The landmark United Nations Intergovernmental Panel on Climate Change, released in April, says greenhouse gases must peak before 2025 for any hope of limiting warming to 1.5 degrees Celsius, the level of global warming estimated in the Paris climate agreement was codified to be reduced by 43% by 2030. Methane would have to be reduced by a third, according to the report.
Why Khosla thinks short-term goals are a mistake
Focusing on “short-term goals will force us to deploy suboptimal technology,” Khosla told CNBC.
For an innovation to be meaningfully successful, a technology must be successful without government subsidies. “Any single large-scale technology must achieve unsubsidized competitiveness in the market. And if it doesn’t, it’s the wrong technology,” Khosla told CNBC.
Nuclear fusion is an example of the kind of breakthrough technology that Khosla believes is critical but won’t be commercialized by 2030. Khosla Ventures has invested in Commonwealth Fusion Systems, a fusion startup that emerged from the Massachusetts Institute of Technology and is at the forefront of the fusion space.
Fusion is the way the sun creates energy and is the secondary reaction of nuclear fission, which is the way conventional and existing nuclear reactors create energy. Fusion has not been replicated on a large scale on Earth, but when it can, it offers advantages over nuclear fission, including the elimination of long-lived radioactive waste.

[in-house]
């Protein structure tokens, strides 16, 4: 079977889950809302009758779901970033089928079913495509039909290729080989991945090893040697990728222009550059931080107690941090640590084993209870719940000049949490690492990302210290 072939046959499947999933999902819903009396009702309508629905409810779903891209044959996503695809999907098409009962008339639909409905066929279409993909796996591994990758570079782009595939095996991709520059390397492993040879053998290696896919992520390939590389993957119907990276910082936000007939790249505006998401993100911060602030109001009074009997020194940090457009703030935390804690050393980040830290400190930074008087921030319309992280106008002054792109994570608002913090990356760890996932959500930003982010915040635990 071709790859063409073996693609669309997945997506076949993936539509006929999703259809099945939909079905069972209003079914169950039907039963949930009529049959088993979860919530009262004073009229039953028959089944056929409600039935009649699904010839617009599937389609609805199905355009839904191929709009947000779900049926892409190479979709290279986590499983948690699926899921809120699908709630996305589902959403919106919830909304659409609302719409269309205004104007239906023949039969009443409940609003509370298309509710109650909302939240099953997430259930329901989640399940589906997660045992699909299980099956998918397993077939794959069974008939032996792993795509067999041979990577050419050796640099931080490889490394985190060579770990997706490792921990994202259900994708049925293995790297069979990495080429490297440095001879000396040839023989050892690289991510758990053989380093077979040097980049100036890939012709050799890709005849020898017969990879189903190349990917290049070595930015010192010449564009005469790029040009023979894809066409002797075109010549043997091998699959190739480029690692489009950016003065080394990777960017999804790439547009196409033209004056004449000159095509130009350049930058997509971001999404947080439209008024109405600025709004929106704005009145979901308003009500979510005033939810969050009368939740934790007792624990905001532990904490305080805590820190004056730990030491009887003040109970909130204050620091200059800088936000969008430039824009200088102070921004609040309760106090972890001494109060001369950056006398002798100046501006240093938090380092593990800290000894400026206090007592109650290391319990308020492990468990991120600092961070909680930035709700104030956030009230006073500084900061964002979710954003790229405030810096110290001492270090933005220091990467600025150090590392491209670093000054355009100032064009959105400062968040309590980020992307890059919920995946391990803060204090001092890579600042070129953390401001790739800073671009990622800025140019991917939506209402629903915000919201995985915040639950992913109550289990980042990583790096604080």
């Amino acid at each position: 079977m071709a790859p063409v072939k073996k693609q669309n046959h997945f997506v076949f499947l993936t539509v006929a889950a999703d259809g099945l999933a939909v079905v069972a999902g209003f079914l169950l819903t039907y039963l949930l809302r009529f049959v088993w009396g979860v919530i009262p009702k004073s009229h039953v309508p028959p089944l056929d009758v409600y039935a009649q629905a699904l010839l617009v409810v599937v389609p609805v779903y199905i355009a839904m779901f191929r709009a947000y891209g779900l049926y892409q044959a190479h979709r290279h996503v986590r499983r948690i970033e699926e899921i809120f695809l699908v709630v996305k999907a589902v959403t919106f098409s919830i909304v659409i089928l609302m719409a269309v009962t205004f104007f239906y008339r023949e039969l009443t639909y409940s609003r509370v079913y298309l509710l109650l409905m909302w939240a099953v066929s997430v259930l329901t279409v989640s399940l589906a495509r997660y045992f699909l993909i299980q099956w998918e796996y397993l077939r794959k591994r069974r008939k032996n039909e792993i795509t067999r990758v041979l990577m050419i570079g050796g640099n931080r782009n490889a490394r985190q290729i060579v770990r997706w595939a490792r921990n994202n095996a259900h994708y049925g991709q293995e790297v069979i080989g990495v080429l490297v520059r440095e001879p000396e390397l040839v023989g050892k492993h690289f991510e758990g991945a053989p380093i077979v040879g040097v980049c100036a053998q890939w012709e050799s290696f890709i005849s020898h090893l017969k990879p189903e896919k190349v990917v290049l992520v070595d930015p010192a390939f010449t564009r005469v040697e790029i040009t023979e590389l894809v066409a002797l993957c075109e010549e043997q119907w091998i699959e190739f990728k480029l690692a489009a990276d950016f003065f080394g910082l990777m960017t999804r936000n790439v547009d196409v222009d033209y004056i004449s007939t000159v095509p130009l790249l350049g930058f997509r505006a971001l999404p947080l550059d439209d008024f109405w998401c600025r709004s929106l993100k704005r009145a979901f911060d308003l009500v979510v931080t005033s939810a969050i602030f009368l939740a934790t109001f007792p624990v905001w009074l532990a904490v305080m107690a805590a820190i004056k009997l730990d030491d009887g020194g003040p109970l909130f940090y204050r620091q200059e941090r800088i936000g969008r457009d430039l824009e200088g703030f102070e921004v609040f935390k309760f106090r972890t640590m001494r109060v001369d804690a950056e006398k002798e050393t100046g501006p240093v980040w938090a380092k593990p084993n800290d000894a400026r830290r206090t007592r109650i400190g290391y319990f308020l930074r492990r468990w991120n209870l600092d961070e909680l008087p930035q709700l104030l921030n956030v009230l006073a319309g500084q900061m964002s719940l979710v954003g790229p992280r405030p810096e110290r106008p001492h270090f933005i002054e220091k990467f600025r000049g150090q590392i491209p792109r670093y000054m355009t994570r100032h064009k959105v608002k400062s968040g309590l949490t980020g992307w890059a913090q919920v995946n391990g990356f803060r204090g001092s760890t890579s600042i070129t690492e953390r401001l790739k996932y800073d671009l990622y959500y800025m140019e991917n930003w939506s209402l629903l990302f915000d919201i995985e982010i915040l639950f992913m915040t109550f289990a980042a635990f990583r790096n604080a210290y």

Fusion “is an exciting example,” Khosla told CNBC. “It’s much better than nuclear fission. It sure is way better than coal and fossil fuels. But it is not finished yet. And we need to finish it and build it.” (Khosla is not alone: The private sector fusion industry has seen nearly $5 billion in private investment, according to the Fusion Industry Association.)
Khosla is 67 and says: “It’s likely that while I’m still working – and I plan to work for a while if health permits – every coal and natural gas power plant in this country will be replaced by a fusion boiler. Every single . That is the goal. Within my professional life.”
Another transformative example is deep, advanced geothermal energy, derived from the natural warmth of the ground.
“But I’m not interested in geothermal today because it’s such a niche — it’s not scaling,” Khosla told CNBC.
“We’ve been focusing on the wrong problem, which is to take the geothermal heat that’s there and make it a little more efficient, rather than say, create 100 times more sites to mine geothermal energy,” by going much deeper into the earth is being drilled where there are much hotter temperatures, Khosla said.
For example, Khosla pointed to the work of the Quaise company in deep geothermal energy. (Khosla was the company’s first financier.)
“A super hot rock well at about 500 degrees produces ten times the power of a 200 degree well. And that’s exactly what we need,” said Khosla. “If we can drill deep enough, we can get these temperatures — many, many — the entire western United States could be powered by just geothermal wells, because there’s geothermal heat everywhere if you go 15 kilometers, 10 miles deep.”